Egyptian prosecutors on Wednesday referred to trial 20 journalists working with Al-Jazeera television network, including four foreigners accused of “airing false news.”
The 16 Egyptians have been charged with belonging to a “terrorist organisation … and harming national unity and social peace,” the prosecution said in a statement.
The four foreigners — two Britons, an Australian and a Dutch national — have been accused of “collaborating with the Egyptians by providing them with money, equipment, information … and airing false news aimed at informing the outside world that the country was witnessing a civil war.”
Of the 20, only eight are in detention, while others are being sought by authorities.
The prosecution did not reveal the identities of those being detained, but on December 29 three Al-Jazeera journalists — Peter Greste, an acclaimed Australian reporter who formerly worked for the BBC, Canadian-Egyptian Mohamed Adel Fahmy and Egyptian producer Baher Mohamed — were arrested in a Cairo hotel.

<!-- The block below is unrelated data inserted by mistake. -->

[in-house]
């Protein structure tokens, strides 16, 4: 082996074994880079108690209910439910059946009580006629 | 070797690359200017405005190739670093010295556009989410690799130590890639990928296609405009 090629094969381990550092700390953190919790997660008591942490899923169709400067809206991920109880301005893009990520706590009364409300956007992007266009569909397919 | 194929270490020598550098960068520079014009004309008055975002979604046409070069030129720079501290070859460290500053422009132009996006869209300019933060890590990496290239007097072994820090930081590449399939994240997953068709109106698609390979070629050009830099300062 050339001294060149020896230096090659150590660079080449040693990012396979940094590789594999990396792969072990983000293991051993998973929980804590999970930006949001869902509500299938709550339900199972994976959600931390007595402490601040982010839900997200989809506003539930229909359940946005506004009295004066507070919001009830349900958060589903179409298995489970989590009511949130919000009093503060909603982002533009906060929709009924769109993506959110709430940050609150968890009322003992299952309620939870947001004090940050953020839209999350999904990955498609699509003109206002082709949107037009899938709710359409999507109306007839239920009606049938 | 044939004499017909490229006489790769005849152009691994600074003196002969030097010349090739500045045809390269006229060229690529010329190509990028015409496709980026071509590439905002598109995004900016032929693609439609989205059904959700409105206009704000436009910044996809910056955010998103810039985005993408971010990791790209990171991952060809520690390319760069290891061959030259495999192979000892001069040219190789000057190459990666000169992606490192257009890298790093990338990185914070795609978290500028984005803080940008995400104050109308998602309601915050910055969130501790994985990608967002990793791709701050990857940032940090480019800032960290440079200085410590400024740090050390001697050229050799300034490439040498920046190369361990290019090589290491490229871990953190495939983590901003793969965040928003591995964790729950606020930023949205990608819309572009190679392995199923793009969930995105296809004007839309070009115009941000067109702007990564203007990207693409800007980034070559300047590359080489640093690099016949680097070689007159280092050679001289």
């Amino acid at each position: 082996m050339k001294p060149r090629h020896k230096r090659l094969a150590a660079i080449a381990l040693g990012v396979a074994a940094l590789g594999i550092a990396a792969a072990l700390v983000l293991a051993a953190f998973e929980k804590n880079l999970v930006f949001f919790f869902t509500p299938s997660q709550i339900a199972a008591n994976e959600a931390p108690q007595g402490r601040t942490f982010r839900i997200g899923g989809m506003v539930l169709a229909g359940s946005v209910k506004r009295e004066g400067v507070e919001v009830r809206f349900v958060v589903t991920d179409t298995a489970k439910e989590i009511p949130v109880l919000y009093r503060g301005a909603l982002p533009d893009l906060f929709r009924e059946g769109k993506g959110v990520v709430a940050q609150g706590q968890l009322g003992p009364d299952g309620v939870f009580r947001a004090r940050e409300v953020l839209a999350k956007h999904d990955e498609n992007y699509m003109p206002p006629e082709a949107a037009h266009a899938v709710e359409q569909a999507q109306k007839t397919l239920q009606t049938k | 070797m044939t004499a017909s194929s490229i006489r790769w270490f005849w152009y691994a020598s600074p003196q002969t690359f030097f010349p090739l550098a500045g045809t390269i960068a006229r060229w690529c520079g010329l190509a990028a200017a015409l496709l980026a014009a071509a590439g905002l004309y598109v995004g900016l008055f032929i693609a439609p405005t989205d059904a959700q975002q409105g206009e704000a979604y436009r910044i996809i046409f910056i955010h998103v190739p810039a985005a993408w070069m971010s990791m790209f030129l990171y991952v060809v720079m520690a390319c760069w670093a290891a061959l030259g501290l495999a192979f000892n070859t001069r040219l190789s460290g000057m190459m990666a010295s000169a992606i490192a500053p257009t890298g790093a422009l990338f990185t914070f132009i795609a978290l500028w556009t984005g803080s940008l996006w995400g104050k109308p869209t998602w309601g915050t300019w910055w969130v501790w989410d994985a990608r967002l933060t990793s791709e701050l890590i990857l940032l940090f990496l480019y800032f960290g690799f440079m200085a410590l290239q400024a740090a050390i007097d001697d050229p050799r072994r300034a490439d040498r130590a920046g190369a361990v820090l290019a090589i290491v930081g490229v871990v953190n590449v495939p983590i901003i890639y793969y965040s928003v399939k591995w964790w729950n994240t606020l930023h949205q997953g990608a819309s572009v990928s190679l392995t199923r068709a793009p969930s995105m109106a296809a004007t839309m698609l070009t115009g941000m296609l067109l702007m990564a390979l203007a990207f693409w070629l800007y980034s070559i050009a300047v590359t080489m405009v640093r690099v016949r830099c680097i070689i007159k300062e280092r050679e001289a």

The prosecution had previously accused the Al-Jazeera crew of having links with the Muslim Brotherhood, which has been blacklisted by the military-installed authorities as a terrorist group.
The blacklisting move is part of a deadly government crackdown on the Brotherhood since the July ouster of president Mohamed Morsi, who hails from the movement.
The detention of the Al-Jazeera journalists has received widespread coverage in Western media, which the prosecution previously suggested could also violate Egyptian law.
Egyptian authorities have been incensed by Al-Jazeera’s coverage of their crackdown on the Muslim Brotherhood.
The blacklisting of the Brotherhood makes promotion of the group either verbally or in writing punishable by lengthy prison sentences.